The Global Rights Index explained

1. Documenting violations

The ITUC documents violations of internationally recognised collective labour rights by governments and employers. The methodology is grounded in standards of fundamental rights at work, in particular the right to freedom of association, the right to collective bargaining and the right to strike. Questionnaires are sent to 340 national unions in 169 countries to report violations of workers’ rights by indicating relevant details.

Regional meetings with human and trade union rights experts are held where the questionnaire is disseminated, explained and completed.

The ITUC contacts unions directly by phone and email when it becomes aware of violations to confirm relevant facts.

Legal researchers analyse national legislation and identify sections which are not adequately protecting internationally recognised collective labour rights.

2. Coding of text

The text under each country in the ITUC Survey is read against a list of 97 indicators derived from ILO Conventions and jurisprudence and represents violations of workers’ rights in law and in practice.

A country receives a point for each time textual information corresponds to an indicator. Each point has the value of 1. After coding the text for a country, the number of points is added up to arrive at a total score.

3. Rating countries

Countries are rated in clusters from 1-5+ depending on their compliance with collective labour rights. There are five ratings, with 1 being the best rating and 5+ the worst rating a country could get. The level of economic development, size or location of the country is not taken into account given that fundamental rights are universal and workers in all parts of the world must have access to them. A high-rated cluster means that workers in the country have no right to their collective voice due to government failure to guarantee rights.


1 Sporadic violations of rights

Collective labour rights are generally guaranteed. Workers can freely associate and defend their rights collectively with the government and/or companies and can improve their working conditions through collective bargaining. Violations against workers are not absent but do not occur on a regular basis.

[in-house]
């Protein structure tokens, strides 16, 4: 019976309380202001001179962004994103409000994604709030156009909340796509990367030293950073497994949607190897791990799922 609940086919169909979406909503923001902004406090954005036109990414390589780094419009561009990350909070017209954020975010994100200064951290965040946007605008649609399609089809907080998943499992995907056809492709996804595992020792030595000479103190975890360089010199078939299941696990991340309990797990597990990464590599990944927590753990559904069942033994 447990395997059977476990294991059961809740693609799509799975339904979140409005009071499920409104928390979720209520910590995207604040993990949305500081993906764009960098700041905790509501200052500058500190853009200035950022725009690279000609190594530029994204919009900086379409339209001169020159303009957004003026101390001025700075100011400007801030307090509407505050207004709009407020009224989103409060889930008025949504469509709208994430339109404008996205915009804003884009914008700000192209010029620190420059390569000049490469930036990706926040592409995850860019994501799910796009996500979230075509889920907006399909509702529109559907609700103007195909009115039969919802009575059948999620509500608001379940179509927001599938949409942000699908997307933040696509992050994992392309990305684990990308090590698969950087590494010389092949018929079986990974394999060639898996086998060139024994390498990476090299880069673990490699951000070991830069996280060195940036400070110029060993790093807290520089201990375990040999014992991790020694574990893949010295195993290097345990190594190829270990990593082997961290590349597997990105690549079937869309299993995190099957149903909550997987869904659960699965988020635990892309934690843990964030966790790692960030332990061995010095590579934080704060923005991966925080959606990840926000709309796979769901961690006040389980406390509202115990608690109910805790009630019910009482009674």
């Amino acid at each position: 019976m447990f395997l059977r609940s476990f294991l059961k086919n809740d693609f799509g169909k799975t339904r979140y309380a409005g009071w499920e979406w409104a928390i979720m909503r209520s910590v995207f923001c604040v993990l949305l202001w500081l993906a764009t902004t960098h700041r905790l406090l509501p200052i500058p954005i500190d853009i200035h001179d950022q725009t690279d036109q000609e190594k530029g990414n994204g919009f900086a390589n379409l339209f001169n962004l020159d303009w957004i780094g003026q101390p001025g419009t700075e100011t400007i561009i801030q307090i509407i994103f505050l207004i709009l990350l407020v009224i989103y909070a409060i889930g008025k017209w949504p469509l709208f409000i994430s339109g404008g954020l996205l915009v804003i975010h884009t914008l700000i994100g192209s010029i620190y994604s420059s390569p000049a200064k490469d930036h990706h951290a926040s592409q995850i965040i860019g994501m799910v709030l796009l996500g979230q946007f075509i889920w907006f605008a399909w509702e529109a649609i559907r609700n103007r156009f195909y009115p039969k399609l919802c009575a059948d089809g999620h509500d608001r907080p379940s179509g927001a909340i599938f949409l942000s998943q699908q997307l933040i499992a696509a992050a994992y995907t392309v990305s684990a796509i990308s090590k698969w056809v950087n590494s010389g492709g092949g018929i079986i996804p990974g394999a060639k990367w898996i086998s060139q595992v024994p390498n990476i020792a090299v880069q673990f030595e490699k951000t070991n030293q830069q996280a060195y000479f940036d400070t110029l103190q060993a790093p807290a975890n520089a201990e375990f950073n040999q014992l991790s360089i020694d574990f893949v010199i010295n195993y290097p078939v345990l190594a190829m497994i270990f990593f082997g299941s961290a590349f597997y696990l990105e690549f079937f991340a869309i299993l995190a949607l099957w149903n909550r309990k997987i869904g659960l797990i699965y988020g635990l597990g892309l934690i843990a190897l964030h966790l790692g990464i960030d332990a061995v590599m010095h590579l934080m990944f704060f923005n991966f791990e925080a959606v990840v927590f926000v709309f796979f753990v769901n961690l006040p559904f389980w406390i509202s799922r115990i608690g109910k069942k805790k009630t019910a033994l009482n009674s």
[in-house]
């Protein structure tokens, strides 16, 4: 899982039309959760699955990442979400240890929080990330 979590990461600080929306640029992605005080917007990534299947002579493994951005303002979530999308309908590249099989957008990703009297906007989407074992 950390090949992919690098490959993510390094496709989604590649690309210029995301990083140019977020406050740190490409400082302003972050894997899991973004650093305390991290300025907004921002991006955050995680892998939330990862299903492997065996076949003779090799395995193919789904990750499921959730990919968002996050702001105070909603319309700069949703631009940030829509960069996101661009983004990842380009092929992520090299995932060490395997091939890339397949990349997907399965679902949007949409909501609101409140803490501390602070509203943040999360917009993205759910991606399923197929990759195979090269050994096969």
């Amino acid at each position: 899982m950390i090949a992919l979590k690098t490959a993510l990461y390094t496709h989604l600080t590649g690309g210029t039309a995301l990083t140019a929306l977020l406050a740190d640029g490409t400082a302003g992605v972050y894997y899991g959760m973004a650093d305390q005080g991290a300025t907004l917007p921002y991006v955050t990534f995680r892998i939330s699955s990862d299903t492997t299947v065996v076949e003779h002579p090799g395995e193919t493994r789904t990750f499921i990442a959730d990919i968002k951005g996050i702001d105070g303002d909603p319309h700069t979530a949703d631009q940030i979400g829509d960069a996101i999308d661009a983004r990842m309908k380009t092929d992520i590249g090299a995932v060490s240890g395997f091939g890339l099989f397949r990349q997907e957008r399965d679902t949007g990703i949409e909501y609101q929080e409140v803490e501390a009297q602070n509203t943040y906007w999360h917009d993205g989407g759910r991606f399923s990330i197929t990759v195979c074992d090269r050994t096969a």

2 Repeated violations of rights

Countries with a rating of 2 have slightly weaker collective labour rights than those with the rating 1. Certain rights have come under repeated attacks by governments and/or companies and have undermined the struggle for better working conditions.

3 Regular violations of rights

Governments and/or companies are regularly interfering in collective labour rights or are failing to fully guarantee important aspects of these rights. There are deficiencies in laws and/or certain practices which make frequent violations possible.

4 Systematic violations of rights

Workers in countries with the rating 4 have reported systematic violations. The government and/or companies are engaged in serious efforts to crush the collective voice of workers, putting fundamental rights under threat.

5 No guarantee of rights

Countries with the rating of 5 are the worst countries in the world to work in. While the legislation may spell out certain rights, workers have effectively no access to these rights and are therefore exposed to autocratic regimes and unfair labour practices. 5+. No guarantee of rights due to the breakdown of the rule of law

5+ No guarantee of rights due to the breakdown of the rule of law

Workers in countries with the rating 5+ have equally limited rights as countries with the rating 5. However, in countries with the rating 5+, this is linked to dysfunctional institutions as a result of internal conflict and/or military occupation. In such cases, the country is assigned the rating of 5+ by default.